5) No Jews died in the 9/11 terrorist attacks. A particularly offensive canard is this one, which is not only false but also highly anti-Semitic, as it connotes the Jews’ knowledge of the plot beforehand—something that, of course, was their own idea, according to adherents of this conspiracy theory. Facts don’t matter here; what does is a tenacious grip on the unreality of belief and a desire to support an idea that bolsters one’s own hate.

4) The Khazars were the true ancestors of the Jews. This strange theory has come to the fore in recent years as a way to discredit Israelis’ ownership of their country, as one of its central tenets is the notion that the Khazars, a centuries-old Eastern European group, converted to Judaism and have no claim to Israeli land, owing to their lack of Middle Eastern heritage. Proponents of this conjecture also maintain that Jews are not Semites—that they’re invaders rather than the true residents of Israel, an idea that brings up connotations of the “wandering Jew”: that homeless, ever-nomadic interloper who seeks to infest and destroy civilized states. Here, there is no diaspora, because the Jews supposedly didn’t come from Israel in the first place. They do not belong.

3) Killing gentiles is every Jew’s dream. It’s hard to imagine how such an insidious belief can be supported, yet this idea is highly popular on the anti-Semitic set, which uses the Talmud as its purported foundation. It’s basically a crutch, a specious argument used to justify hatred against Jews, as well as chastise other groups for supporting the Judaic and/or Israeli cause. Again: Myth, not fact, governs the thought process here.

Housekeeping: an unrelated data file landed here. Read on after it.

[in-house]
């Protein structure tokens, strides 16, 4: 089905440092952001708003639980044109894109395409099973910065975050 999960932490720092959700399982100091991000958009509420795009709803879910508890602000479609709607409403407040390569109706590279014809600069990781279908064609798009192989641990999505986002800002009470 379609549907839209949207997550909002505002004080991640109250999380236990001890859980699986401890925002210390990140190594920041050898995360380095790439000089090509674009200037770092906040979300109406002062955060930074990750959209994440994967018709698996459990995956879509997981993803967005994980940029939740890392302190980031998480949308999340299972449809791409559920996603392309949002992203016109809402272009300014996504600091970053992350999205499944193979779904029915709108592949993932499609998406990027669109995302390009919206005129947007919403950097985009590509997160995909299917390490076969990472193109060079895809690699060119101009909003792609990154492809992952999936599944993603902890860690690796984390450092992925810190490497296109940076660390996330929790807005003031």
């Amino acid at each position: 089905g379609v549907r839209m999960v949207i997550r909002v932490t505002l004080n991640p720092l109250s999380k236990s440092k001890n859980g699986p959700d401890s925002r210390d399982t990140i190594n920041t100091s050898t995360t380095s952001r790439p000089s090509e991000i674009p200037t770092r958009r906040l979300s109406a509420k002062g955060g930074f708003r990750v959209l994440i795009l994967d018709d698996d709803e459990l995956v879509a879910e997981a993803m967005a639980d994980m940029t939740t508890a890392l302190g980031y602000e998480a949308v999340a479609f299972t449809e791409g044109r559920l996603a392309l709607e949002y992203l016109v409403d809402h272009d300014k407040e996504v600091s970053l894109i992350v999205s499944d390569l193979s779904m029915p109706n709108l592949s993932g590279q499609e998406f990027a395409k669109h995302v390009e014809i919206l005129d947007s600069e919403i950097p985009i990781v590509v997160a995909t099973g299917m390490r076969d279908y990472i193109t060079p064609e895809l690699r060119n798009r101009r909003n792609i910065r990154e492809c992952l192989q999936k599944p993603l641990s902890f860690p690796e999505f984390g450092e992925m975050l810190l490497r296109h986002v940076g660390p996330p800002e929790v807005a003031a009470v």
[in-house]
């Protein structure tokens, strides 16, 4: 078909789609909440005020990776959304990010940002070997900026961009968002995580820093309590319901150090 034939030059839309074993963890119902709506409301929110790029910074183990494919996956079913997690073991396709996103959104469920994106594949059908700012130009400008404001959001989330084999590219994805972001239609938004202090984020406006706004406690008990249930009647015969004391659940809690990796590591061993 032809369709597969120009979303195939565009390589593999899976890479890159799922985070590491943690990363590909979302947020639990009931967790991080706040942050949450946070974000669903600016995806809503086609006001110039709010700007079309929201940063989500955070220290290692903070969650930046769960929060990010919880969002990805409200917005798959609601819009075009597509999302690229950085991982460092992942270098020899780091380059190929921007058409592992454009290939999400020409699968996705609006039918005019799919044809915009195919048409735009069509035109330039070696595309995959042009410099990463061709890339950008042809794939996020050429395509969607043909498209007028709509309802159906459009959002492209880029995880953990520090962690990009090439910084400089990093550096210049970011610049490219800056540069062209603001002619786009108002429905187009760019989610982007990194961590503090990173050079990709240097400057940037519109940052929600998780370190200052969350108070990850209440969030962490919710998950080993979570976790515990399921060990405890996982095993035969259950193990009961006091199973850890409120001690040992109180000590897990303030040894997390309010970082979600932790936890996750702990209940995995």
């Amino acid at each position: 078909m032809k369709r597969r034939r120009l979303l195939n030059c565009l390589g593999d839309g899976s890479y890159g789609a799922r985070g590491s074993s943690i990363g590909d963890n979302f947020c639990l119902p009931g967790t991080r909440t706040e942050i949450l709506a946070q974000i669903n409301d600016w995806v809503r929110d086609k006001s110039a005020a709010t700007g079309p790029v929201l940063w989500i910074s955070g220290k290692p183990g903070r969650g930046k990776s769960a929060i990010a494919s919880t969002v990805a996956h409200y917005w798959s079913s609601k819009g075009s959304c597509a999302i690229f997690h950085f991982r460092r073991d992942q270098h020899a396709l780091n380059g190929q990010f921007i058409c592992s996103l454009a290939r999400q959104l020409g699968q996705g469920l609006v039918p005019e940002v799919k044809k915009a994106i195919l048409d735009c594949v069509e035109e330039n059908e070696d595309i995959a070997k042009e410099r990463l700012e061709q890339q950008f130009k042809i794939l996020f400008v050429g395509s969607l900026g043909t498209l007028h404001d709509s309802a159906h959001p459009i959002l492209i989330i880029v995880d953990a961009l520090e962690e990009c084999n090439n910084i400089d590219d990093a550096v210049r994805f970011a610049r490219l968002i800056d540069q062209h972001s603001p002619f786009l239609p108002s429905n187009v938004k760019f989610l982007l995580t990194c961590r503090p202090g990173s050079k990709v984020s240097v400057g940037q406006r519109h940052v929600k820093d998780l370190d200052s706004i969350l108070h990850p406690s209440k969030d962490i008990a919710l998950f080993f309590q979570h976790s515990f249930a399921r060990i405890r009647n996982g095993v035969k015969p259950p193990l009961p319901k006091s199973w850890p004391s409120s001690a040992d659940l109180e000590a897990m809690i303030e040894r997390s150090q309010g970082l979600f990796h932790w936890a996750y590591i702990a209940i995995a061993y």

2) Hooked noses, unsightly beards and shifty eyes are Jewish attributes. There’s a cartoon image going around on Facebook that promotes this ancient, exaggerated stereotype of Jews; it’s of a supposedly Jewish male, crouching, back bent, grinning malevolently while rubbing his hands. Memes are used to disseminate this picture, which is oft-used by anti-Semites on Facebook to comment on posts condemning or referring to Jewish and/or Israeli activity. That no one looks like this in real life is not important to these individuals—their motivation is to feel better about themselves while condemning (and often laughing at) a population. Of course, fear of Jews and Jewish influence is the basis for all of this.

1) Jews are greedy, money-grubbing, usurious thieves. One of the oldest and most harmful accusations about Jews stems from the connection to money and a hatred of Jewish success. It’s a generalization, and a horrid one: Jews come in all shapes and sizes, both rich and poor, and attacking a people for its assumed financial malfeasance is frighteningly hateful. Such a belief offers an excuse to stem their activities, and it’s been used throughout the centuries to justify everything from expulsion to murder. Sadly, this myth is still simmering, and there’s always the possibility that it could boil over. To counter it, we need to provide as much education about our culture as possible, through a variety of media. We must have faith that such a strategy will work. If we don’t, anti-Semitism will take a greater hold.

About the Author
Simon Hardy Butler is a writer and editor living in New York City. He has written for publications ranging from Zagat to Adweek and has interviewed innumerable people—including two Auschwitz survivors whose story may be heard at the United States Holocaust Memorial Museum’s website. His views and opinions are his own.